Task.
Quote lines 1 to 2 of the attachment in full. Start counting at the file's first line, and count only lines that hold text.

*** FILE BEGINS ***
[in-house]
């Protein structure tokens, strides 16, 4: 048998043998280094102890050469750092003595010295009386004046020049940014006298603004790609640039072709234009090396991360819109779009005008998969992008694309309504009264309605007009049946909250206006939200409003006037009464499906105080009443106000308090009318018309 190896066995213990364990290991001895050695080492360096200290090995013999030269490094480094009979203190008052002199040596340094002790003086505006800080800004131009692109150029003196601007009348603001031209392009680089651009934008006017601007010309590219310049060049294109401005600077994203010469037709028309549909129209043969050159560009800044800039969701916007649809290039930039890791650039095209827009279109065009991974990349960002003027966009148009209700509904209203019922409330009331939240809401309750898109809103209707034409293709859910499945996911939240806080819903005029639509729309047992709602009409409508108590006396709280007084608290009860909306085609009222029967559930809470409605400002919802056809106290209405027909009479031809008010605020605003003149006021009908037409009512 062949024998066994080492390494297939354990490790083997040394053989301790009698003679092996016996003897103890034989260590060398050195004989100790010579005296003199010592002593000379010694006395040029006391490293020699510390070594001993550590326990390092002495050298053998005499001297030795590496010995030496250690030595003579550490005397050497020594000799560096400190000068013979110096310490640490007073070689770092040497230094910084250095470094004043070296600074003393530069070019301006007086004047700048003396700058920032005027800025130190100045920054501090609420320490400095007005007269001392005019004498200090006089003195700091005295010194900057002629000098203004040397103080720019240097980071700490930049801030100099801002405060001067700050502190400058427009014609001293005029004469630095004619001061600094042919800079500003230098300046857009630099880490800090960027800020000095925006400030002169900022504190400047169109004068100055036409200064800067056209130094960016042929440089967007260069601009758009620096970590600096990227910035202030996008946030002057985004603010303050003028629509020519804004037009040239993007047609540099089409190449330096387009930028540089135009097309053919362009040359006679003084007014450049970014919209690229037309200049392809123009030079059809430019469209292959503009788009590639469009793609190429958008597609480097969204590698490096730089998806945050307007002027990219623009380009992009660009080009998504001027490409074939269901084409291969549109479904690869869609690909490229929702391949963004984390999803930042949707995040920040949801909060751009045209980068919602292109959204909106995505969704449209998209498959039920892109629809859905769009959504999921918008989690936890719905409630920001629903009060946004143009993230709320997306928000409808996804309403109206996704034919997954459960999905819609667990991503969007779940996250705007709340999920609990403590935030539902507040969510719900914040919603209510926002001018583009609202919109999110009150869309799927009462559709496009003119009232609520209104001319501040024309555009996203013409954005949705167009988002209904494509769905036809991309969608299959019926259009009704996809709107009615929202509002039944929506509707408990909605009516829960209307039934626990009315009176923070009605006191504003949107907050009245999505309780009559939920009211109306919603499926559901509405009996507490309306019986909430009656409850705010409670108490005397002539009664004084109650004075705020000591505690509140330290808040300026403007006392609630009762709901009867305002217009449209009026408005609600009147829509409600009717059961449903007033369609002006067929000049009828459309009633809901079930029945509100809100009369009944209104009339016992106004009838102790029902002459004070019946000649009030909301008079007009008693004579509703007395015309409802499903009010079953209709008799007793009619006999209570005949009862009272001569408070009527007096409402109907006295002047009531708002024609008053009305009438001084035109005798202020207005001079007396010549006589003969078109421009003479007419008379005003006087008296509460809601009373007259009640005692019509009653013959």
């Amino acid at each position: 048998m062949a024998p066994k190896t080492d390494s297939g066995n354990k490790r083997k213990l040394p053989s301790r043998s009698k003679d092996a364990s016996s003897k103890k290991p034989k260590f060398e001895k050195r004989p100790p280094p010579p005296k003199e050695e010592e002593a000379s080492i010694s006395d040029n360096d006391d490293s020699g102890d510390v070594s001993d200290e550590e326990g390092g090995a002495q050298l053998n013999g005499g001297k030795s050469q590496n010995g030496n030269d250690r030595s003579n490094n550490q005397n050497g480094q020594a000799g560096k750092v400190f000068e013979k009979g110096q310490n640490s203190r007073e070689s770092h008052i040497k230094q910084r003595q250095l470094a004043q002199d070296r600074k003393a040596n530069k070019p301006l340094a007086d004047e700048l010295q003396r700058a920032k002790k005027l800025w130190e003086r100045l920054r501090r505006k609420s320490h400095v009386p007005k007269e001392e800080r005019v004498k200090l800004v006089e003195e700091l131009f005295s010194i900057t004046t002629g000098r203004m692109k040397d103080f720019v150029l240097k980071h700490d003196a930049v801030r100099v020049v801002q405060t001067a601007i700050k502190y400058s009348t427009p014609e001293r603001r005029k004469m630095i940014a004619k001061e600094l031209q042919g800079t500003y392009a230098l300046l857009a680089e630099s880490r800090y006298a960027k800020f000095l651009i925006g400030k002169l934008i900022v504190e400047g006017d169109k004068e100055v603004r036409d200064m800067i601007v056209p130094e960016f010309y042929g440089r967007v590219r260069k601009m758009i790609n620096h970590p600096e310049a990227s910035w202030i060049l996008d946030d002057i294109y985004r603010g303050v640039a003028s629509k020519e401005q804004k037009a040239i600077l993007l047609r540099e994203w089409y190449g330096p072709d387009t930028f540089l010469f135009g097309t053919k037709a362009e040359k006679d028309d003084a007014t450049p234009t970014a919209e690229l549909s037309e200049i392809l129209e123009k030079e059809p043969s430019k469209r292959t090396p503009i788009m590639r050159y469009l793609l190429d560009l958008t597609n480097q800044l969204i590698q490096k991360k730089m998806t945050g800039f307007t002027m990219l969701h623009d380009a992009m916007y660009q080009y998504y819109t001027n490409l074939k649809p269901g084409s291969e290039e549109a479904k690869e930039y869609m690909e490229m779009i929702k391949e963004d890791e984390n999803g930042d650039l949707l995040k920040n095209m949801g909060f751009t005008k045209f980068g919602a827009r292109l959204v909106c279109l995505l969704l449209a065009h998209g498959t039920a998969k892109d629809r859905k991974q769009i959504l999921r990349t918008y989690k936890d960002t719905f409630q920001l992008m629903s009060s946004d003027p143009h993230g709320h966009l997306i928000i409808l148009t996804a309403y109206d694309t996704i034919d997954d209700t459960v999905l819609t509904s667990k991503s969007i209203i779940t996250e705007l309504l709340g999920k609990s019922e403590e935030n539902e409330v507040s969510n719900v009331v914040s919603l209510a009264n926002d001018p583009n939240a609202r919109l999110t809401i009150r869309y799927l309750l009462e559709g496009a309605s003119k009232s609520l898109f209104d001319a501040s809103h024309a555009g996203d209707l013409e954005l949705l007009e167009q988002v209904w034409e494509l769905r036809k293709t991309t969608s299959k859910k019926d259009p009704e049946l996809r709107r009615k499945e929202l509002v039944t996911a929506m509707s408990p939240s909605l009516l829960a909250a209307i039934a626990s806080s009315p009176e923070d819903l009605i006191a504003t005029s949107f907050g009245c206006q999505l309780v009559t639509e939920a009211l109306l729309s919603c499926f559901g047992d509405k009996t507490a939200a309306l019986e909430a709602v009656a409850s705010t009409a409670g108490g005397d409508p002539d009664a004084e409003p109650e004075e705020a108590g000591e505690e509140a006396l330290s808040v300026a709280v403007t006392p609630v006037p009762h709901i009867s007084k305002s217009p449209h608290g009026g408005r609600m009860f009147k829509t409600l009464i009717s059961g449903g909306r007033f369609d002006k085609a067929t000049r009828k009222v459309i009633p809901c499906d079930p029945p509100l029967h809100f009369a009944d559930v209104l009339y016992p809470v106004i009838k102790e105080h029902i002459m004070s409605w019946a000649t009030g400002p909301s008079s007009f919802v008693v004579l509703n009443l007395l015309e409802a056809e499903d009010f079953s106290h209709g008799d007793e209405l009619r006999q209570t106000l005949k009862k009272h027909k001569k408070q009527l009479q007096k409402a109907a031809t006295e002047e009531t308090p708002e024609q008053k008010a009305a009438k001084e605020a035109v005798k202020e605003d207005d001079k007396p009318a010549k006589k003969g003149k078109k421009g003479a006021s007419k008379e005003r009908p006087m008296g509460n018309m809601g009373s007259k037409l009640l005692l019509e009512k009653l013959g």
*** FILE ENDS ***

[in-house]
């Protein structure tokens, strides 16, 4: 048998043998280094102890050469750092003595010295009386004046020049940014006298603004790609640039072709234009090396991360819109779009005008998969992008694309309504009264309605007009049946909250206006939200409003006037009464499906105080009443106000308090009318018309 190896066995213990364990290991001895050695080492360096200290090995013999030269490094480094009979203190008052002199040596340094002790003086505006800080800004131009692109150029003196601007009348603001031209392009680089651009934008006017601007010309590219310049060049294109401005600077994203010469037709028309549909129209043969050159560009800044800039969701916007649809290039930039890791650039095209827009279109065009991974990349960002003027966009148009209700509904209203019922409330009331939240809401309750898109809103209707034409293709859910499945996911939240806080819903005029639509729309047992709602009409409508108590006396709280007084608290009860909306085609009222029967559930809470409605400002919802056809106290209405027909009479031809008010605020605003003149006021009908037409009512 062949024998066994080492390494297939354990490790083997040394053989301790009698003679092996016996003897103890034989260590060398050195004989100790010579005296003199010592002593000379010694006395040029006391490293020699510390070594001993550590326990390092002495050298053998005499001297030795590496010995030496250690030595003579550490005397050497020594000799560096400190000068013979110096310490640490007073070689770092040497230094910084250095470094004043070296600074003393530069070019301006007086004047700048003396700058920032005027800025130190100045920054501090609420320490400095007005007269001392005019004498200090006089003195700091005295010194900057002629000098203004040397103080720019240097980071700490930049801030100099801002405060001067700050502190400058427009014609001293005029004469630095004619001061600094042919800079500003230098300046857009630099880490800090960027800020000095925006400030002169900022504190400047169109004068100055036409200064800067056209130094960016042929440089967007260069601009758009620096970590600096990227910035202030996008946030002057985004603010303050003028629509020519804004037009040239993007047609540099089409190449330096387009930028540089135009097309053919362009040359006679003084007014450049970014919209690229037309200049392809123009030079059809430019469209292959503009788009590639469009793609190429958008597609480097969204590698490096730089998806945050307007002027990219623009380009992009660009080009998504001027490409074939269901084409291969549109479904690869869609690909490229929702391949963004984390999803930042949707995040920040949801909060751009045209980068919602292109959204909106995505969704449209998209498959039920892109629809859905769009959504999921918008989690936890719905409630920001629903009060946004143009993230709320997306928000409808996804309403109206996704034919997954459960999905819609667990991503969007779940996250705007709340999920609990403590935030539902507040969510719900914040919603209510926002001018583009609202919109999110009150869309799927009462559709496009003119009232609520209104001319501040024309555009996203013409954005949705167009988002209904494509769905036809991309969608299959019926259009009704996809709107009615929202509002039944929506509707408990909605009516829960209307039934626990009315009176923070009605006191504003949107907050009245999505309780009559939920009211109306919603499926559901509405009996507490309306019986909430009656409850705010409670108490005397002539009664004084109650004075705020000591505690509140330290808040300026403007006392609630009762709901009867305002217009449209009026408005609600009147829509409600009717059961449903007033369609002006067929000049009828459309009633809901079930029945509100809100009369009944209104009339016992106004009838102790029902002459004070019946000649009030909301008079007009008693004579509703007395015309409802499903009010079953209709008799007793009619006999209570005949009862009272001569408070009527007096409402109907006295002047009531708002024609008053009305009438001084035109005798202020207005001079007396010549006589003969078109421009003479007419008379005003006087008296509460809601009373007259009640005692019509009653013959």